Breathless and Burdened

Published — September 18, 2014 Updated — November 20, 2014 at 2:32 pm ET

Bill aims to stop coal companies from denying benefits to miners with black lung

Senate Subcommittee on Employment and Workplace Safety Chairman Sen. Robert Casey, D-Pa., shows an old picture of coal miners during a hearing in July of 2014. AP


Update, Nov. 20, 2014, 2:30 p.m.: The legislation referenced in this story was introduced today. The full text of the bill can be found here.

Two coal-state senators plan to introduce sweeping legislation to reform the federal program meant to provide benefits to miners suffering from black lung disease.

For almost four decades, federal law has required coal companies to compensate miners who contract the debilitating and often deadly disease caused by breathing in coal dust. But companies have deployed strategies to avoid paying miners: Doctors working for coal companies have systematically misdiagnosed miners with black lung as having other diseases, and lawyers fighting miners’ claims have withheld evidence that the miners did, in fact, have black lung. These schemes were exposed last year in a major investigation by the Center for Public Integrity, partnering in part with ABC News.

The legislation, sponsored by Sens. Robert Casey, a Democrat from Pennsylvania, and Jay Rockefeller, a Democrat from West Virginia, aims to put a stop to those strategies. “To say this is shameful is an understatement,” Casey said during a conference call Thursday, referencing the current state of the black lung benefits system.

The bill’s prospects for passage this year look dim because toxic partisan battles have made it hard to pass almost any legislation. Still, the bill marks a major milestone in the fight of mine workers to secure much-needed benefits. New legislation is particularly urgent, its sponsors say, because new evidence indicates that rates of the severe form of black lung have surged back to the highest levels since the 1970s, and more miners are seeking benefits. If changes are not made, the bill says, miners “with meritorious claims would not receive benefits.”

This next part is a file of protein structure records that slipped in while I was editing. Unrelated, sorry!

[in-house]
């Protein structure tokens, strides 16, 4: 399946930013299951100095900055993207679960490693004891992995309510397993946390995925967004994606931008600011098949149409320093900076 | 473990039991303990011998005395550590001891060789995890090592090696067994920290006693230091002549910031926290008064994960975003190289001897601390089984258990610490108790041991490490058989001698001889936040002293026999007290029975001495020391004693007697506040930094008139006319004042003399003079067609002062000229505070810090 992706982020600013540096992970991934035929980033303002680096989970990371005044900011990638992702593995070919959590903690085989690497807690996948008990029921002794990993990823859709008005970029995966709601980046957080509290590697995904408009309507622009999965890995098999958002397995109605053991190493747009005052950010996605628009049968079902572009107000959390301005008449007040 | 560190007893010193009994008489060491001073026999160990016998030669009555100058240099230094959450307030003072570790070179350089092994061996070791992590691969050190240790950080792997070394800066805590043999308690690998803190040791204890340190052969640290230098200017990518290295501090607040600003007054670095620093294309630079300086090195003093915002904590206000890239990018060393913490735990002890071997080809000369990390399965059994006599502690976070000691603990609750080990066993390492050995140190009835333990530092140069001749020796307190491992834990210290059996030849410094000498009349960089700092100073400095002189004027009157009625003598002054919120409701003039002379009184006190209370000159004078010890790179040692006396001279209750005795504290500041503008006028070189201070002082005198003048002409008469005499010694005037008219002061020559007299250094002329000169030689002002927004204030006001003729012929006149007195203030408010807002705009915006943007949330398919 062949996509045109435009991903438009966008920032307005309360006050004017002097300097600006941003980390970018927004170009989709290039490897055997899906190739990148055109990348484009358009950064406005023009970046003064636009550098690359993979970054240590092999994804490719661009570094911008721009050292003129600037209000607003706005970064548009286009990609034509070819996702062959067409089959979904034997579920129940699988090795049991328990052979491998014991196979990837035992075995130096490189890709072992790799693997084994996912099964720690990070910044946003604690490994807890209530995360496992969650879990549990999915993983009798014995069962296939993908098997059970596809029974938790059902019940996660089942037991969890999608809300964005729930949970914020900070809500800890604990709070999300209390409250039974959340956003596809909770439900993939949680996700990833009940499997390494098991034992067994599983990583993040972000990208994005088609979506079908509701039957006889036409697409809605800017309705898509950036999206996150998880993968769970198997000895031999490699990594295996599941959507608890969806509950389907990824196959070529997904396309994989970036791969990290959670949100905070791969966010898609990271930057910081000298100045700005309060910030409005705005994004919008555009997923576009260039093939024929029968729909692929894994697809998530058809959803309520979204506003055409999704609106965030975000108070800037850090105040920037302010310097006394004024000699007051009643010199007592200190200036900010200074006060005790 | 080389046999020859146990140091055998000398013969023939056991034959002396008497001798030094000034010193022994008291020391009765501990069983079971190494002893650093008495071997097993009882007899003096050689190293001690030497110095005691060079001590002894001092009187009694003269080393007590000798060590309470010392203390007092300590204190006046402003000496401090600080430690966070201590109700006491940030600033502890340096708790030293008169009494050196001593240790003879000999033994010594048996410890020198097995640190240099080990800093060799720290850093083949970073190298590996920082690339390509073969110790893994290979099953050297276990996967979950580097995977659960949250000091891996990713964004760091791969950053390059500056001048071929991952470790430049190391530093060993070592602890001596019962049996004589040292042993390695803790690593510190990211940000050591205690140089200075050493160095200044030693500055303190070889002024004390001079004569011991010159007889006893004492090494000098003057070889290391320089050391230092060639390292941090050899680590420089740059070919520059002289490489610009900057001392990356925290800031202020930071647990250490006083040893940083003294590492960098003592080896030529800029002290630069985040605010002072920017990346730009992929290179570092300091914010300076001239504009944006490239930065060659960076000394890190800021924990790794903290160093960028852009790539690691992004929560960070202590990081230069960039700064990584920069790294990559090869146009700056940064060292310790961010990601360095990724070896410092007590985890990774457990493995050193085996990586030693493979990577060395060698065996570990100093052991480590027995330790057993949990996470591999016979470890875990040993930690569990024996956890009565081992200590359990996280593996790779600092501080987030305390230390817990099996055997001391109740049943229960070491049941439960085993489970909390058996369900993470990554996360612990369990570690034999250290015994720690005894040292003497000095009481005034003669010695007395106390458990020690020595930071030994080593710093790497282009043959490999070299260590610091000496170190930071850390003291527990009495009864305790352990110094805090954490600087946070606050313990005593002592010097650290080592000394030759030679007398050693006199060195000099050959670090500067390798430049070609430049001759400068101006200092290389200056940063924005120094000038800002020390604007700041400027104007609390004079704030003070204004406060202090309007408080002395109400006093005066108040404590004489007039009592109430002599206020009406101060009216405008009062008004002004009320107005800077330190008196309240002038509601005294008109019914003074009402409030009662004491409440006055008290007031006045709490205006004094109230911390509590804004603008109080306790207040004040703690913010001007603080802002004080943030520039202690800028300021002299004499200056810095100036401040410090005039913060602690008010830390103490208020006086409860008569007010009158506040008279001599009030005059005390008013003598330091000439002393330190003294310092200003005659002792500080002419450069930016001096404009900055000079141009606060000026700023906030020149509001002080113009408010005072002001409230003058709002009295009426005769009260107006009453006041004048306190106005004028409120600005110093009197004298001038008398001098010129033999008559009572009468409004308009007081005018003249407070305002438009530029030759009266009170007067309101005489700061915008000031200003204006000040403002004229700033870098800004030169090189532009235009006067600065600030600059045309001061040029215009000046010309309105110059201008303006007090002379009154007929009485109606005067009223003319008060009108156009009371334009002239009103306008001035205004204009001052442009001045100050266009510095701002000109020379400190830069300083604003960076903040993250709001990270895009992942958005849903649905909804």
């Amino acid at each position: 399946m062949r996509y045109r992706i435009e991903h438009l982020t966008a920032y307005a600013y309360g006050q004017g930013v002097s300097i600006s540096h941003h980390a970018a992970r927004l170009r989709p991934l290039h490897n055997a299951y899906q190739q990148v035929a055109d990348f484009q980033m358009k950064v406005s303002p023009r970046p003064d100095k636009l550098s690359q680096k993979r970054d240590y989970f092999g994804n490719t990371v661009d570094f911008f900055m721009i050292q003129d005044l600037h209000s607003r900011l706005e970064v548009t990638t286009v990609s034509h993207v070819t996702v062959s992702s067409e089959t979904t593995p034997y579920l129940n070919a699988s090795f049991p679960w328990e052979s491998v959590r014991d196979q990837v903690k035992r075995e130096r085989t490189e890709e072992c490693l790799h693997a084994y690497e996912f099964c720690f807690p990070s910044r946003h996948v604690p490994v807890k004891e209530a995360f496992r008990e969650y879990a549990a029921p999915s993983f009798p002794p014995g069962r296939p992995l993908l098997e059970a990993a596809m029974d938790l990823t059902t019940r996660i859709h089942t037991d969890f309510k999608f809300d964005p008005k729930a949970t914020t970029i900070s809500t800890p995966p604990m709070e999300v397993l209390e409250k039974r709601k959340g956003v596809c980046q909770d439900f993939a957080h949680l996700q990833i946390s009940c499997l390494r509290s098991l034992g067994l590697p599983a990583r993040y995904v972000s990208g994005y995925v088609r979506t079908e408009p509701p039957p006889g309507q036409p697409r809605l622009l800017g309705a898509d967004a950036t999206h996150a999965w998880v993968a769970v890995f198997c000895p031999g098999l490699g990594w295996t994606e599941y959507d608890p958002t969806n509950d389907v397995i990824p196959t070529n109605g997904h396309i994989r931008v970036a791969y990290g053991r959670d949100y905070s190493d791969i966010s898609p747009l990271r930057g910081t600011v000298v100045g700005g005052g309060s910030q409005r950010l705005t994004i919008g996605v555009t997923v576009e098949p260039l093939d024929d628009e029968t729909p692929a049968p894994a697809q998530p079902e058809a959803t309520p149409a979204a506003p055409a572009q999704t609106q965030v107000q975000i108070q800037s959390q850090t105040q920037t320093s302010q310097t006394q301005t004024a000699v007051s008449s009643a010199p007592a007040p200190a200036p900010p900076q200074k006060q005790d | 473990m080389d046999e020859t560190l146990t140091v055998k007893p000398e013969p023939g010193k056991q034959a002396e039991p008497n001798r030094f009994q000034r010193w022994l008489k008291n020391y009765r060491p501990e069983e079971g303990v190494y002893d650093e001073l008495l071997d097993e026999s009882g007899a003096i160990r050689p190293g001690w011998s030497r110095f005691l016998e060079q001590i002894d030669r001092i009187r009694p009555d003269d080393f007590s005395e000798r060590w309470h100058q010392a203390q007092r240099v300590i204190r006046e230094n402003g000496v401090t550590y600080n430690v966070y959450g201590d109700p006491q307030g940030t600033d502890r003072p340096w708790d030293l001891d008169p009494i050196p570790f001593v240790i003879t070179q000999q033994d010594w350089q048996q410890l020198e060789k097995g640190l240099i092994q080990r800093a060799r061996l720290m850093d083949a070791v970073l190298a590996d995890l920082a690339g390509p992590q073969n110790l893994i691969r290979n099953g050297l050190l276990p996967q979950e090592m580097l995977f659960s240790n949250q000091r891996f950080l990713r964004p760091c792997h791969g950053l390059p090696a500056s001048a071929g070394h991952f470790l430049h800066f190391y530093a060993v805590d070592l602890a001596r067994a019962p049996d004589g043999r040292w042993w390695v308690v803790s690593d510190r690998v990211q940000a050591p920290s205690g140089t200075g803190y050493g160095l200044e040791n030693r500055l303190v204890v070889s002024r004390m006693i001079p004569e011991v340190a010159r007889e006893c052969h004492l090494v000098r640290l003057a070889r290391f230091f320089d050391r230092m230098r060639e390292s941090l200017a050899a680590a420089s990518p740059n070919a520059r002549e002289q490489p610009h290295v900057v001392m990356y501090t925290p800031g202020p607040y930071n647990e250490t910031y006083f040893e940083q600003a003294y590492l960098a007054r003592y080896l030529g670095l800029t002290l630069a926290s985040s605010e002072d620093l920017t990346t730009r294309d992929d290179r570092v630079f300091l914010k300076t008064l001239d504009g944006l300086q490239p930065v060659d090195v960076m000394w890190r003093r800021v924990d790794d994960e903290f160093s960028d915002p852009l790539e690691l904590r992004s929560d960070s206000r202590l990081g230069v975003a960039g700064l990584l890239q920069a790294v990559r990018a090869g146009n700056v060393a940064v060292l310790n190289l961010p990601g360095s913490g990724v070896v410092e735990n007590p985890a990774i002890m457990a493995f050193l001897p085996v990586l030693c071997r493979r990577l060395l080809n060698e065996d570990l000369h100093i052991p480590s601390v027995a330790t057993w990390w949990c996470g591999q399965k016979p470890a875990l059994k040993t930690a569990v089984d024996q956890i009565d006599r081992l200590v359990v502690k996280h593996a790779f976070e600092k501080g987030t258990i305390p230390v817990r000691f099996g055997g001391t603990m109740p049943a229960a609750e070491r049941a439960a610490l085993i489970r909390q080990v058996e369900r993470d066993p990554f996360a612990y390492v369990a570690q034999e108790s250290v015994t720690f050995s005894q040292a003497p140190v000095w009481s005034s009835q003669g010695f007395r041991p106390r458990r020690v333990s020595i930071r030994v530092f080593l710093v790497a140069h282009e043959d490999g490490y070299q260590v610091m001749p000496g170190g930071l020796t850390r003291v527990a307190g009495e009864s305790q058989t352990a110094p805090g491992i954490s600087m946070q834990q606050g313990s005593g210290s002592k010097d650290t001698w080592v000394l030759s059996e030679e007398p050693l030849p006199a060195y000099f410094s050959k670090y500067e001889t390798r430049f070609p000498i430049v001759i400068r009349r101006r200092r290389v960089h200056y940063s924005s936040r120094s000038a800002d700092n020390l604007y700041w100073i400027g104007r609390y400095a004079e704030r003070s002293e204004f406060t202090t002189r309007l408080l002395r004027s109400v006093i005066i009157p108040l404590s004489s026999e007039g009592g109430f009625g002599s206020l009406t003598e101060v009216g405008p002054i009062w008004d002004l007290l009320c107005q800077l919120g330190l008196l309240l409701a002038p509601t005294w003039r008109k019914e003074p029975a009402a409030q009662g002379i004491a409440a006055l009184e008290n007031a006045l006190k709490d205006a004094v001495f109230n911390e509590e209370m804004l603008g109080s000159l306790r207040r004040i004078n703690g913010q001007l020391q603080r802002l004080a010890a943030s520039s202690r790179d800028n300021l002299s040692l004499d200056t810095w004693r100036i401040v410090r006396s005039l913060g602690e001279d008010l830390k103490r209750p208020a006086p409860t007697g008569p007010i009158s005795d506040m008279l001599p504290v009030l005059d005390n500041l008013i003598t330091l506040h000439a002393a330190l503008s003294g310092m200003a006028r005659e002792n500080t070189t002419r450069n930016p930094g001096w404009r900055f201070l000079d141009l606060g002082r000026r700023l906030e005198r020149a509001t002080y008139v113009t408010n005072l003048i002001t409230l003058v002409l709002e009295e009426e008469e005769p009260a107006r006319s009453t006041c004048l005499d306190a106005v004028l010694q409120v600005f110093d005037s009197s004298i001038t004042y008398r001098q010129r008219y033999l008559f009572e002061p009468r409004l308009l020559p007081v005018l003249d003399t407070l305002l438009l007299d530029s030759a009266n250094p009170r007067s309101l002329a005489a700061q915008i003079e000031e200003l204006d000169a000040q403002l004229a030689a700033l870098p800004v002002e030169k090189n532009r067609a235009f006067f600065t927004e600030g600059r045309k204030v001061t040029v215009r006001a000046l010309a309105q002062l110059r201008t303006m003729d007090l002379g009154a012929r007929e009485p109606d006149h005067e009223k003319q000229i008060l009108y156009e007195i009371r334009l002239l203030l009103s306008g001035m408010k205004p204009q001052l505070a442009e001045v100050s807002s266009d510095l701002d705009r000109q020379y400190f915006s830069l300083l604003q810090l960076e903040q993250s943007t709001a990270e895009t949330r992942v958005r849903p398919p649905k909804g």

Casey acknowledged the challenging political climate and said he planned to push the bill in November. “If it doesn’t work, we’ll try it again in 2015,” he said. “If you believe in the founding principles of this country, it’s hard to be against these measures.”

The first installment of the CPI series focused on cases in which coal company lawyers had withheld evidence that showed miners had severe black lung, leading to wrongful denials of benefits. The legislation would require both sides to disclose all medical evidence developed during the claim. It also strengthens criminal provisions; doctors, lawyers, and claimants could face up to a $10,000 fine and five years in prison for making false or knowingly misleading statements.

The second installment of the CPI series, reported in conjunction with ABC News, revealed that a unit of radiologists at the Johns Hopkins Medical Institutions had long been the go-to place for coal companies seeking negative chest X-ray readings to help defeat a benefits claim. The leader of the unit, Dr. Paul Wheeler, had never found a single case of severe black lung in more than 1,500 cases dating to 2000, the investigation found. The legislation does not mention Wheeler or Johns Hopkins by name, but it references “a certain physician employed at a prominent medical center.”

The bill seeks to root out systematic bias in X-ray readings in multiple ways. It would establish a pilot program that would allow claimants, coal companies, or Labor Department officials to request a review of films by an expert panel convened by the National Institute for Occupational Safety and Health, the federal agency that certifies doctors to read X-rays for diseases such as black lung.

Doctors on the panel would receive a series of X-rays. They wouldn’t know where each one originated, and the series would include films known to be either positive or negative. The agency would monitor performance and have the authority to remove doctors who were consistently wrong.

The bill also would allow miners to reopen their cases if they had been denied because of the readings of a doctor who subsequently was discredited.

Other provisions seek to level the playing field in a system that is often tipped in favor of coal companies, which typically are represented by specialized lawyers and can afford well-credentialed doctors. Claimants, by contrast, often can’t find a lawyer and have few resources to consult an array of top physicians.

To address these problems, the bill allows claimants’ attorneys to collect fees, paid by the government and capped at $4,500, before the case is finalized. Currently, lawyers must wait until the case is finished, then petition for payment. This delay, combined with the low probability of victory and the drawn-out nature of many cases, has caused attorneys to flee the system, leaving miners to fend for themselves in many instances.

The bill also extends a pilot program established this year by the Labor Department that would provide miners with better quality medical evidence. It would give doctors paid by the Labor Department a chance to review and rebut evidence developed by the coal company.

Other provisions would mandate a Government Accountability Office study of any further challenges miners face and would require the Labor Department to devise a strategy to reduce the current backlog of cases pending before administrative law judges.

Chris Hamby, a former reporter with the Center for Public Integrity, now works for BuzzFeed.

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